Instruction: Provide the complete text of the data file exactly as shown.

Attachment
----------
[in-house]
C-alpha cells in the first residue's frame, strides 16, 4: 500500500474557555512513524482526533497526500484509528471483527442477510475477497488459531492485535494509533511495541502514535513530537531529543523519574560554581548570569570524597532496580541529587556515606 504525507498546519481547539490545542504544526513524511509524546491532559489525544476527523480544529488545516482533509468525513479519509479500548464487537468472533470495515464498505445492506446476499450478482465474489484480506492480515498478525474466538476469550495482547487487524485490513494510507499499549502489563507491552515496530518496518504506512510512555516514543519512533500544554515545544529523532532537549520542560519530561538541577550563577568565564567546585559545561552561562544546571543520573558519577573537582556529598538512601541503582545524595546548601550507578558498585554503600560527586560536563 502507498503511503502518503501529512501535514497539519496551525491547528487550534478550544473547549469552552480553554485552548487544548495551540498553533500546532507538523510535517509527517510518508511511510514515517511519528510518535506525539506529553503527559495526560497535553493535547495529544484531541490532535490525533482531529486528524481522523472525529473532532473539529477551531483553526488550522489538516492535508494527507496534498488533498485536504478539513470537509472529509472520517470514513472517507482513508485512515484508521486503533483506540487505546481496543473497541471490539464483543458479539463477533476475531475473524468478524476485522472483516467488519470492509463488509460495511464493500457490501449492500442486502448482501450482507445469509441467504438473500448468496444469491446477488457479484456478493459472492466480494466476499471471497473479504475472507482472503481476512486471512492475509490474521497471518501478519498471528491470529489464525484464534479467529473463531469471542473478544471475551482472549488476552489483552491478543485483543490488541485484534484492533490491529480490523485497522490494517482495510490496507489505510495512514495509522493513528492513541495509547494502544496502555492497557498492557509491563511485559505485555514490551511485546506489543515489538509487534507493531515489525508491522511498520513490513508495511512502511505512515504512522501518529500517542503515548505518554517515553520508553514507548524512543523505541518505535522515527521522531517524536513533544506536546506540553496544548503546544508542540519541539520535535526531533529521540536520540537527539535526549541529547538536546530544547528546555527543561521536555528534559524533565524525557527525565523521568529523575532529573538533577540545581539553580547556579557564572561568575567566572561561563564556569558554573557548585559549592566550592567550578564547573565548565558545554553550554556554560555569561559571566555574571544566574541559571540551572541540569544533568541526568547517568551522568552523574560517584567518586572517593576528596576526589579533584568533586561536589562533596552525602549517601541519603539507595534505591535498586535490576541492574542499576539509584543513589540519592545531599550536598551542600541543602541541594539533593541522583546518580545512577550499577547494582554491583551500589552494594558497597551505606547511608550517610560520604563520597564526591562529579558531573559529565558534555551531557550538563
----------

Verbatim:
[in-house]
C-alpha cells in the first residue's frame, strides 16, 4: 500500500474557555512513524482526533497526500484509528471483527442477510475477497488459531492485535494509533511495541502514535513530537531529543523519574560554581548570569570524597532496580541529587556515606 504525507498546519481547539490545542504544526513524511509524546491532559489525544476527523480544529488545516482533509468525513479519509479500548464487537468472533470495515464498505445492506446476499450478482465474489484480506492480515498478525474466538476469550495482547487487524485490513494510507499499549502489563507491552515496530518496518504506512510512555516514543519512533500544554515545544529523532532537549520542560519530561538541577550563577568565564567546585559545561552561562544546571543520573558519577573537582556529598538512601541503582545524595546548601550507578558498585554503600560527586560536563 502507498503511503502518503501529512501535514497539519496551525491547528487550534478550544473547549469552552480553554485552548487544548495551540498553533500546532507538523510535517509527517510518508511511510514515517511519528510518535506525539506529553503527559495526560497535553493535547495529544484531541490532535490525533482531529486528524481522523472525529473532532473539529477551531483553526488550522489538516492535508494527507496534498488533498485536504478539513470537509472529509472520517470514513472517507482513508485512515484508521486503533483506540487505546481496543473497541471490539464483543458479539463477533476475531475473524468478524476485522472483516467488519470492509463488509460495511464493500457490501449492500442486502448482501450482507445469509441467504438473500448468496444469491446477488457479484456478493459472492466480494466476499471471497473479504475472507482472503481476512486471512492475509490474521497471518501478519498471528491470529489464525484464534479467529473463531469471542473478544471475551482472549488476552489483552491478543485483543490488541485484534484492533490491529480490523485497522490494517482495510490496507489505510495512514495509522493513528492513541495509547494502544496502555492497557498492557509491563511485559505485555514490551511485546506489543515489538509487534507493531515489525508491522511498520513490513508495511512502511505512515504512522501518529500517542503515548505518554517515553520508553514507548524512543523505541518505535522515527521522531517524536513533544506536546506540553496544548503546544508542540519541539520535535526531533529521540536520540537527539535526549541529547538536546530544547528546555527543561521536555528534559524533565524525557527525565523521568529523575532529573538533577540545581539553580547556579557564572561568575567566572561561563564556569558554573557548585559549592566550592567550578564547573565548565558545554553550554556554560555569561559571566555574571544566574541559571540551572541540569544533568541526568547517568551522568552523574560517584567518586572517593576528596576526589579533584568533586561536589562533596552525602549517601541519603539507595534505591535498586535490576541492574542499576539509584543513589540519592545531599550536598551542600541543602541541594539533593541522583546518580545512577550499577547494582554491583551500589552494594558497597551505606547511608550517610560520604563520597564526591562529579558531573559529565558534555551531557550538563